• This is no archaeological evidence that Exodus happened.

    While there are subjective recountings of certain historical events in the bible (most in the New testament) Exodus is a complete fabrication or as religous people call it, metaphorical. There are now Egyption writings that talk of a jewish child being raised as a prince of Egypt, nor that there were large numbers of jewish slaves in Egypt. There isn't even a single mention of a pharaoh or an army disappearing, let alone chasing released slaves. There are no historical records of the plagues, which the Egyptions definitely would have made. This is very similar to Marco Polo claiming he was a scribe in the Chinese emperor's court and yet there are no records of Marco Polo in the Chinese historical records (the Chinese were very meticulous about their records). So it is generally accepted that he didn't go to china. (P.S. The pyramids weren't built by slaves and were built much earlier than the fist Jews existed, Abraham was born in Iraq in 2000 BCE and the pyramids were built 500 years before that)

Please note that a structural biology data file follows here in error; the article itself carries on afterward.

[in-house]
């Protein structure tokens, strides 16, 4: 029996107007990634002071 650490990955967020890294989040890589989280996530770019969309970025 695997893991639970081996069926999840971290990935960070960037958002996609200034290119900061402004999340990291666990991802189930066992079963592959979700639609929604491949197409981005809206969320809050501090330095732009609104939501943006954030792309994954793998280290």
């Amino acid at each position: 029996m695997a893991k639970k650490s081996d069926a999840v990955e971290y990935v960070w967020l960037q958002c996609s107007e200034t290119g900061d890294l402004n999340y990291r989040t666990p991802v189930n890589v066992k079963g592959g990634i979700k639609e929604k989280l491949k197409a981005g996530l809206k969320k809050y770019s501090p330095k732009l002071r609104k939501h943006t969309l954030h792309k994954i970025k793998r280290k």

• I am an atheist so of course I'd vote no

    Now I don't mean to sound like Mel Gibson's dad or anything but there is no proof of all these things happening. There wasn't that big of a population of Jews in Egypt. Also, what kind of a god would kill innocent little children? If it did happen, then God is at least incompetent and cruel.